Lord of the reads: +5409
I like to think that the content of a book, and whether it’s well written and entertaining, are what really matters, but it’s a fact of life that the title and cover are crucial in attracting the reader in the first place. I knew before I even wrote a word that I wanted to call my memoir ‘A Year of Living Musically’, in a sort of ‘does-what-it-says-on-the-tin’ moment, plus the use of ‘A Year …’ never did any harm to authors like Peter Mayle! The classical styling of the cover photography reinforces the type of music readers can expect to encounter within.
In a similar way, I’m already visualising the cover of my current project, a novel entitled ‘Blue Shutters’. Again I found this title came to me quite readily; the novel is set in Provence (there goes Peter Mayle again!) so it evokes a characteristic of the vernacular architecture but more importantly is a metaphor for the book’s theme, which deals with human intimacy or lack of it.
Katherine – I really like the title ‘Blue Shutters’. It sounds like you have a knack for coming up with titles that suit your books really well.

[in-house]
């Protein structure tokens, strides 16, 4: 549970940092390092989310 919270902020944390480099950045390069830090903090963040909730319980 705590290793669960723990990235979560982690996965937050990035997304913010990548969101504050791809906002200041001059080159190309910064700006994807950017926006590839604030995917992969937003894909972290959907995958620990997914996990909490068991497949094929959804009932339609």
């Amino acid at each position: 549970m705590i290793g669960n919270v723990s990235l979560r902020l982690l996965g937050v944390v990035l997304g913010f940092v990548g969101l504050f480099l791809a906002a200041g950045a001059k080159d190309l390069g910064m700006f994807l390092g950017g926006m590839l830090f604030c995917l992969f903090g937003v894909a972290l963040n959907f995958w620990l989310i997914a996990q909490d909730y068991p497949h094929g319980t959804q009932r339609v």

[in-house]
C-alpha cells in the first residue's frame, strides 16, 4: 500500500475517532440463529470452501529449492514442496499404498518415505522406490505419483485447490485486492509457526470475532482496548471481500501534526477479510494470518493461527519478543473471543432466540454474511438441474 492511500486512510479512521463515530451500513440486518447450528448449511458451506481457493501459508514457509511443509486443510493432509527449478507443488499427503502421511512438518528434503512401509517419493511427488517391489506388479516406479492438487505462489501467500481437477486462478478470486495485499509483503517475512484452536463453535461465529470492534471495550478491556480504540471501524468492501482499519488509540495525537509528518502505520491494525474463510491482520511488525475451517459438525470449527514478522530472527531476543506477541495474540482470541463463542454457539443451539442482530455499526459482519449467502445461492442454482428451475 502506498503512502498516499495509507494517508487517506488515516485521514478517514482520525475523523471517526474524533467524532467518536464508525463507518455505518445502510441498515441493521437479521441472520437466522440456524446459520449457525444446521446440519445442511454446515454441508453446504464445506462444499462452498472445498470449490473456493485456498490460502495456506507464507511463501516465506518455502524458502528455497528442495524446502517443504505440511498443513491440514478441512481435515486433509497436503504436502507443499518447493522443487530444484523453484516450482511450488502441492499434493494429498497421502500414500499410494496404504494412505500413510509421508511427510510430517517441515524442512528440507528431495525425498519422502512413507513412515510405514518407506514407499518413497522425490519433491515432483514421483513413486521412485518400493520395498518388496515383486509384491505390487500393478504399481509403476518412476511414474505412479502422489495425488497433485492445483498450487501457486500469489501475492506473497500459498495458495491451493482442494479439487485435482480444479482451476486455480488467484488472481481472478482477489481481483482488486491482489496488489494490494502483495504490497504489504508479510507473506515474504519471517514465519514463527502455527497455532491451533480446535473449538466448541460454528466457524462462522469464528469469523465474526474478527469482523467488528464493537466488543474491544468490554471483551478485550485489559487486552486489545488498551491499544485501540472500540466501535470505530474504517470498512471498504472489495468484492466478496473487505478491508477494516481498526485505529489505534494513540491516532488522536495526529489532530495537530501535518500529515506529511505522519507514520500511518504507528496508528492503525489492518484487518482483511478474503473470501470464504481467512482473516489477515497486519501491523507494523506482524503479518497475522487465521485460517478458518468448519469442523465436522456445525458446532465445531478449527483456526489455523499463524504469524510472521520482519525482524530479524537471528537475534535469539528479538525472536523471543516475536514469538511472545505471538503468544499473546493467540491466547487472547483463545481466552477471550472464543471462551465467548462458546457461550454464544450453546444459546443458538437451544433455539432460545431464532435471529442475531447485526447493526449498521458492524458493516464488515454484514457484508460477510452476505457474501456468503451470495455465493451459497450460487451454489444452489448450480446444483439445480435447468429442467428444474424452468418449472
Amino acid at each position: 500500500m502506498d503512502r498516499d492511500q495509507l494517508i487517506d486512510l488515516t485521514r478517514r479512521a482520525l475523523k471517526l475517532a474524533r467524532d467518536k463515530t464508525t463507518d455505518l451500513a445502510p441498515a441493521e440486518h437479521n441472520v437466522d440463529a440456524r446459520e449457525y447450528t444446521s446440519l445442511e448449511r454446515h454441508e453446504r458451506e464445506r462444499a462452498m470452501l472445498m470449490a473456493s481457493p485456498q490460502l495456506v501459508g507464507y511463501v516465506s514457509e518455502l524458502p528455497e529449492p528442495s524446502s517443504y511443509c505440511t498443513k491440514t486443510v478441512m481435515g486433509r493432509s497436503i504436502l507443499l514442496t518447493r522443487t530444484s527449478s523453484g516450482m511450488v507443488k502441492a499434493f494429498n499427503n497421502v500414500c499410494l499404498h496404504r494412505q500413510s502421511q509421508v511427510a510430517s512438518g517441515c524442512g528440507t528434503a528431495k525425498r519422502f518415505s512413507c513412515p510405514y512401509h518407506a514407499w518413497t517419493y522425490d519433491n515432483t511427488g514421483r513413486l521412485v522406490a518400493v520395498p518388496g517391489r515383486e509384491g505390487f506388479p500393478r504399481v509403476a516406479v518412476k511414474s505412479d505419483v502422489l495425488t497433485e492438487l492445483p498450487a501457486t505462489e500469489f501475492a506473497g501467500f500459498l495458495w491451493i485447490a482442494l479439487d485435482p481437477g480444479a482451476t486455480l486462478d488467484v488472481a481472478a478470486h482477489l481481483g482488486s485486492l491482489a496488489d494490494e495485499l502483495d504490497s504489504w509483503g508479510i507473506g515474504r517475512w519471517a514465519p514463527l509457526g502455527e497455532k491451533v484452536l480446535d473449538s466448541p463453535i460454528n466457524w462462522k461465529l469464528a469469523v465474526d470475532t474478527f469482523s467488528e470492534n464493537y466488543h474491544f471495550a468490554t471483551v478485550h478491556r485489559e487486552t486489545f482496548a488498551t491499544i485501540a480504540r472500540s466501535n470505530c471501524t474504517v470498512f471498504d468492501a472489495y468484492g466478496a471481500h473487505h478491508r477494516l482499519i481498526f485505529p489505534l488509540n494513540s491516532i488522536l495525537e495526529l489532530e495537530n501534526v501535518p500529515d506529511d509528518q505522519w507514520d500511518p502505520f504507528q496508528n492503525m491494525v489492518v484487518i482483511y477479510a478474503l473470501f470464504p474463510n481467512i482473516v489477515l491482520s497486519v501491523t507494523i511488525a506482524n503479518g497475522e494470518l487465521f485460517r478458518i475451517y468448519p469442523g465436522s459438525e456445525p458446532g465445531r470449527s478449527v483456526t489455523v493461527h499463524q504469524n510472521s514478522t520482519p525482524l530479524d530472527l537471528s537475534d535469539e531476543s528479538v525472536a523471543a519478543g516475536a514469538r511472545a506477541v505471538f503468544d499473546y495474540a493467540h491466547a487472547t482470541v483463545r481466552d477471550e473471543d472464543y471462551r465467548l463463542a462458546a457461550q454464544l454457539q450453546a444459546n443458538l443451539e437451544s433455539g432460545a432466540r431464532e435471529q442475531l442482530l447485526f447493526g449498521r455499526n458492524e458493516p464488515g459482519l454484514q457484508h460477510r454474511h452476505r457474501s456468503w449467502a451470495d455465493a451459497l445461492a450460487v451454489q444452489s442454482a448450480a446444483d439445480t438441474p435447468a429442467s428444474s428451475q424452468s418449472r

It would be nice if a book could be judged by the quality of the writing alone sometimes, but you’re right, it does come down to how you attract readers in the first place!
The Poison of a Smile:
Many of Poison’s chapter titles were inspired by the work of the surrealist René Magritte. I love the chosen titles of his paintings…I find them enigmatic and interesting. Sometimes I’ve used these titles directly – The Scars of Memory, The Light-breaker, The Enchanted Domain, The Treachery of Images, for example – and, on occasion, I’ve invented my own or combined Magritte’s titles: The Poison of a Smile is one such combination.
The book’s title suggests deception, a lure to snare the unwary, a contradiction and a fractured persona; all these things are the soul of The Poison of a Smile.